The only thing I heard from the women around concerning birth growing up was how awful it was. Painful. Long. Something to dread for nine months. I watched TV like everyone else so I knew how it would go. My water would break and we would rush to the hospital, where I would begin screaming and crying out, probably in a shared room with another screaming and crying woman. I would beg for drugs. An army of nurses and doctors would be present to ward off the dangerous situations likely to happen. The doctor would come in and tell me when to push, if I was lucky enough to be able to push because chances are high I would have to have a c-section, and then a screaming baby would appear and all would be well once again. I would be able to join the ranks of battle scarred women who endured one of the worst experiences a person can ever go through.
20 years after I tortured my own mother in this way, I signed up for a class called Intro to Women’s Studies. One of the sections involved dividing the classroom into groups and assigning a book for each group to read and present on. I was placed in the group that read A Midwife’s Tale: The Life of Martha Ballard, Based on Her Diary, 1785-1812. During the group presentation we discussed many different aspects of female life during this time period but it was the time we spent discussing midwifery and childbirth that really stuck with me. Birthing stools, babies born outside of a hospital, the perils and triumphs of childbirth. It all felt so new and exciting, and I knew that I would never be satisfied if I “settled” for letting those around me dictate the kind of experience I would have during childbirth.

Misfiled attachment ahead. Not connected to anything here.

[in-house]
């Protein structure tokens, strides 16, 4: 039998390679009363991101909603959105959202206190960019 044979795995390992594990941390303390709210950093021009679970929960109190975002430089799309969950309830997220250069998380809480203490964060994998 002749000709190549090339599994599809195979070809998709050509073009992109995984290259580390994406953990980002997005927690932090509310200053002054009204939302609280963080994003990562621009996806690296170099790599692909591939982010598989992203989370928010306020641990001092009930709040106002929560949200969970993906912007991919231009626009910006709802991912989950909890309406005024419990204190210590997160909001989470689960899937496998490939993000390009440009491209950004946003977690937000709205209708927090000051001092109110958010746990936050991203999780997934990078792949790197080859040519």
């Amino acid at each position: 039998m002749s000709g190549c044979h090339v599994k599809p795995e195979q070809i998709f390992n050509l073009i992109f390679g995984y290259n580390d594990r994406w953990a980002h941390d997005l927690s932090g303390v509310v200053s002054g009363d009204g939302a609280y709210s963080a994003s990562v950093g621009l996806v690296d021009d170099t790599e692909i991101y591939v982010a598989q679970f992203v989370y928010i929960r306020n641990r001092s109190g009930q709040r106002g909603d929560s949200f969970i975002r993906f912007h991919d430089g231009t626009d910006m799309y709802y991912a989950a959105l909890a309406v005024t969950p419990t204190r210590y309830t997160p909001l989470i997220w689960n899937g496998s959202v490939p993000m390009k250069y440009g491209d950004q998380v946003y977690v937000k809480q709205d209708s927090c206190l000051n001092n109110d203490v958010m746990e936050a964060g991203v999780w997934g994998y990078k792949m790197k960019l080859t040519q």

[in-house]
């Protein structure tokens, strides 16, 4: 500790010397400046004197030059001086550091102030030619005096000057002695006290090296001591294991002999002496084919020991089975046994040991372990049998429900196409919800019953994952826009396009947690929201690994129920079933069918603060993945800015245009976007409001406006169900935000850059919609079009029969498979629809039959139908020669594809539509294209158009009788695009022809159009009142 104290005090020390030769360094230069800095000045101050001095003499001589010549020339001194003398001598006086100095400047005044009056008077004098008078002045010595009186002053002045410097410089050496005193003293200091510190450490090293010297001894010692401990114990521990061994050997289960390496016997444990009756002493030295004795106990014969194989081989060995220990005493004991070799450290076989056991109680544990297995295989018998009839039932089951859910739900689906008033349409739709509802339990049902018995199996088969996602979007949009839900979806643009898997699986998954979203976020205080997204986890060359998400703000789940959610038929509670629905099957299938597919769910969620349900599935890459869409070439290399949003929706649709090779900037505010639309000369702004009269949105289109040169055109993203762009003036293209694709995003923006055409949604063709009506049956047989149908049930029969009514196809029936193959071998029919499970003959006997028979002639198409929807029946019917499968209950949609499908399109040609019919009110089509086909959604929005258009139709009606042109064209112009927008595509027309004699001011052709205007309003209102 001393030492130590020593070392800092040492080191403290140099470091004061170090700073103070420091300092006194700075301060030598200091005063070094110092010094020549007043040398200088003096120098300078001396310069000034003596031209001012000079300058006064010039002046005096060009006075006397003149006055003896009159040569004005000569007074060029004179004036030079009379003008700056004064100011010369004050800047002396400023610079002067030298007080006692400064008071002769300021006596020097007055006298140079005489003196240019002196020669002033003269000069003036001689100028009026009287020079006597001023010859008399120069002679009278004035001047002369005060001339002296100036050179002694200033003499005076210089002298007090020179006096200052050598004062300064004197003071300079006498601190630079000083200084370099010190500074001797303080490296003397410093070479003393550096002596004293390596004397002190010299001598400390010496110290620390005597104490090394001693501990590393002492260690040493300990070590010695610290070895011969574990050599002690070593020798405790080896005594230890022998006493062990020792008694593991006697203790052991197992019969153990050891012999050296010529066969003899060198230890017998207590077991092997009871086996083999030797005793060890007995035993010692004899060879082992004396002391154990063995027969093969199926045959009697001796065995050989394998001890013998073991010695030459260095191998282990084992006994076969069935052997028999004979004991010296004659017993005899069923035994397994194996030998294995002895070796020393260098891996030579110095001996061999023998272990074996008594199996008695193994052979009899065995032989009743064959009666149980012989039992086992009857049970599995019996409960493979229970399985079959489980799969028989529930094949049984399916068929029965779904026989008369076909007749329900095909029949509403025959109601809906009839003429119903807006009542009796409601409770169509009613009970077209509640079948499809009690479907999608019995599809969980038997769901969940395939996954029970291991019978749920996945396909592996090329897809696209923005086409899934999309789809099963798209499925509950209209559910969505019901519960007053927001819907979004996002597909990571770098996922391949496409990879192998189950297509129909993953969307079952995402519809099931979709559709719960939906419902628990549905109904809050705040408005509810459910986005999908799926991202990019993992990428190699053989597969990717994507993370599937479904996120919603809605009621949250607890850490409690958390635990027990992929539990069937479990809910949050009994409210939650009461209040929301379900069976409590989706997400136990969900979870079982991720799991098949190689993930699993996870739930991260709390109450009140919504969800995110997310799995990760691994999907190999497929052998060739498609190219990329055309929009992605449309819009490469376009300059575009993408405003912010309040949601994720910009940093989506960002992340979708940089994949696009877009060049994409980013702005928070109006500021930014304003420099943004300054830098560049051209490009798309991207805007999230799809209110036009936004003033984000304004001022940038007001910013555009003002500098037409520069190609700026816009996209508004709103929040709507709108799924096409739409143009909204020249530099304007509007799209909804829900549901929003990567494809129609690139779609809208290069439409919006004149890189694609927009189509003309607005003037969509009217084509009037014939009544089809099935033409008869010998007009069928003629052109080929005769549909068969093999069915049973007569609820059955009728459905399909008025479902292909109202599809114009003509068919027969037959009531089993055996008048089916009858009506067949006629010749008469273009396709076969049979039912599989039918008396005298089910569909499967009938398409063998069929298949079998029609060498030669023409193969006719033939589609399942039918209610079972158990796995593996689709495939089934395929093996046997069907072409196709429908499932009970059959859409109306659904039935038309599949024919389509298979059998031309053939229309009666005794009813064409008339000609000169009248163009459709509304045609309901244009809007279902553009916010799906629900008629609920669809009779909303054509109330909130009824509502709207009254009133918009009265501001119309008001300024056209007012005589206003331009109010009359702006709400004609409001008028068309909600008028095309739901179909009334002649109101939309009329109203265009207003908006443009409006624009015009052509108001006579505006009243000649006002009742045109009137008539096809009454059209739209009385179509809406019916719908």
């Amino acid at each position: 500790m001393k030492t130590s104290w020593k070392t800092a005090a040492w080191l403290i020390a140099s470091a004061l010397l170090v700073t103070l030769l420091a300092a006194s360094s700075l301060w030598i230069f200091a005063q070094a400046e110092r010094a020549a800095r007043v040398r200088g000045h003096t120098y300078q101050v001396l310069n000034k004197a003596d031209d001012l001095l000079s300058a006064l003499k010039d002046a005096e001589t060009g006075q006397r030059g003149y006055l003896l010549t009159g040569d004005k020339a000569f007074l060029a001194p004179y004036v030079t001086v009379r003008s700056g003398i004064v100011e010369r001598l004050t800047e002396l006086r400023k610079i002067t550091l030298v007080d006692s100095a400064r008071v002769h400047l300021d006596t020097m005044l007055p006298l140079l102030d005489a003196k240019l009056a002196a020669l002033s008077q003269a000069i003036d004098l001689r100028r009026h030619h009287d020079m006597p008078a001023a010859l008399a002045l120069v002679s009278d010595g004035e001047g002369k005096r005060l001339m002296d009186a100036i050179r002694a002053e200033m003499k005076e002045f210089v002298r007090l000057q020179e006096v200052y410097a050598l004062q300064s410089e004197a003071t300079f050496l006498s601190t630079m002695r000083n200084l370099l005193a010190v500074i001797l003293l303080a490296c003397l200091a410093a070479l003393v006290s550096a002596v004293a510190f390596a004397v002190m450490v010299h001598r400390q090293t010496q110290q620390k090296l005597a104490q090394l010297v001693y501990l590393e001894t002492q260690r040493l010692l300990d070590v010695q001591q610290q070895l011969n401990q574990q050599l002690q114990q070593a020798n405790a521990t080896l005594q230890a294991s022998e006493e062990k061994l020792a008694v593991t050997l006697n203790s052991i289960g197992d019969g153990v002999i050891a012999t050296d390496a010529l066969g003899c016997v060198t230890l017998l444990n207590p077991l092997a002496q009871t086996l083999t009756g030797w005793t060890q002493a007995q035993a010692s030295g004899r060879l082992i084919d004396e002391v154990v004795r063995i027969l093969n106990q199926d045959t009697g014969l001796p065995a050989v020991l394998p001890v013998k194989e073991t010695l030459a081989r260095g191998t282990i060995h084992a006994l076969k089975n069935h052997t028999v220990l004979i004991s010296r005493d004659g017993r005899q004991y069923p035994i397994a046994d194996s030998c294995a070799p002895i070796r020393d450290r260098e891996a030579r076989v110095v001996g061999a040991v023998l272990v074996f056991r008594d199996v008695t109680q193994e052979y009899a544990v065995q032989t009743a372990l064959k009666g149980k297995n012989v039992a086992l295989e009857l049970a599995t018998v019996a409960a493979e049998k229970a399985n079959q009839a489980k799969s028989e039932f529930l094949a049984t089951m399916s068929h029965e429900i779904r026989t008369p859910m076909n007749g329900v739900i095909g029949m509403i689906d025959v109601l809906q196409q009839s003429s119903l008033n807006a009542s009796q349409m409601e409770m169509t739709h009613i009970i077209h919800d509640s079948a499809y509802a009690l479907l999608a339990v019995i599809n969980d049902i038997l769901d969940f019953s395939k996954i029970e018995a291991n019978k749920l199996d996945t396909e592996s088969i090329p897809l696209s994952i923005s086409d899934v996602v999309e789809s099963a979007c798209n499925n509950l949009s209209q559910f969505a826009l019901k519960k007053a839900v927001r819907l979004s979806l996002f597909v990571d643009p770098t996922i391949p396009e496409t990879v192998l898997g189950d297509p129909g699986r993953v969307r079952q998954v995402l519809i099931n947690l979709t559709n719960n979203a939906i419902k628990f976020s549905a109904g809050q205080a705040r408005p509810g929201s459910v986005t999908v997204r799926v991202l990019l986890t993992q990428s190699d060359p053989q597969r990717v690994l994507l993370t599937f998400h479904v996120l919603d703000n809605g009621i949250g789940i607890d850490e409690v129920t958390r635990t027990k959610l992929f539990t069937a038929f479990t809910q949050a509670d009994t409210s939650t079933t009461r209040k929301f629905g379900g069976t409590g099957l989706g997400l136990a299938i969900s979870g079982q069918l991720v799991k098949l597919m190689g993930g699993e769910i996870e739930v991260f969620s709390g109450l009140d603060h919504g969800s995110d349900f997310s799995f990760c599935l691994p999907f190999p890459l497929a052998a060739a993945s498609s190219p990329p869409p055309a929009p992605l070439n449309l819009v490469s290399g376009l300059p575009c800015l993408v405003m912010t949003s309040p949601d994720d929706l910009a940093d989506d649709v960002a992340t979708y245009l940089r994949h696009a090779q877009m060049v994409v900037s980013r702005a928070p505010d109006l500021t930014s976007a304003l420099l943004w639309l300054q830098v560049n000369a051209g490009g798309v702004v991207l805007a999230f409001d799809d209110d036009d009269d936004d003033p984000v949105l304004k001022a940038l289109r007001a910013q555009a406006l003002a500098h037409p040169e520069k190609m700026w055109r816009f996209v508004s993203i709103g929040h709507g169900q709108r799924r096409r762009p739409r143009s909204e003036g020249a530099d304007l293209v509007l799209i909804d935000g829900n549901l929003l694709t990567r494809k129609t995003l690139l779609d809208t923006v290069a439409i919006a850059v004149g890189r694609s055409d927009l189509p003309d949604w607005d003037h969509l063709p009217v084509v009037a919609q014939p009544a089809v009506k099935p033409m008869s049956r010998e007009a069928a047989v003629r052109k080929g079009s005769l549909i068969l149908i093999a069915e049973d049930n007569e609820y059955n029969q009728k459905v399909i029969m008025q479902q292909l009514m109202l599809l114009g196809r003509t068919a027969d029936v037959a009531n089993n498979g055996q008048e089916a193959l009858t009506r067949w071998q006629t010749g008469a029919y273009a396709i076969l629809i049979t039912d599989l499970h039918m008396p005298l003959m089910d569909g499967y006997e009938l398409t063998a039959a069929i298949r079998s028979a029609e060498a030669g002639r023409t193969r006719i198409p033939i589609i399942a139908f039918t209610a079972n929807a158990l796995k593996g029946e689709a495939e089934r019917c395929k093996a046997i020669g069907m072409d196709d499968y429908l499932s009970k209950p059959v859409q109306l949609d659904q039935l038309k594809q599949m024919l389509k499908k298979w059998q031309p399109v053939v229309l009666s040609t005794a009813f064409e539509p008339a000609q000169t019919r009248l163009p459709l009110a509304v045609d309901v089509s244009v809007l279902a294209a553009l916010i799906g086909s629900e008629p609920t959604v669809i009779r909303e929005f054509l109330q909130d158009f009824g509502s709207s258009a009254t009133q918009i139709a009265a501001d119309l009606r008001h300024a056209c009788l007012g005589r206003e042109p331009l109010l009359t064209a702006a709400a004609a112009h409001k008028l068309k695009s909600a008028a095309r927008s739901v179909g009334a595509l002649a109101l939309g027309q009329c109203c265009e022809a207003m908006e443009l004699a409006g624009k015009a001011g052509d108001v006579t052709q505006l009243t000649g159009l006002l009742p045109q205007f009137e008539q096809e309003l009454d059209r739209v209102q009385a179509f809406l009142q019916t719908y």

One of the members of my group invited her sister in to come in and talk about her birthing experience. This woman had created something called a “birth plan”, a document which detailed the kind of hospital experience she hoped to have. She presented it to the hospital staff and rejected some of the standard procedures while embracing others. In short, she educated herself about the birth process before it occurred, and then she put that knowledge to good use. She handed out a copy of her plan, something I’ve held onto through all the moves and life-changing events I’ve experienced since that time.
I knew that when I had a baby, I was going to educate, plan, and execute. I would be prepared, and I was going to have a better birthing experience than the childhood version of myself ever thought possible.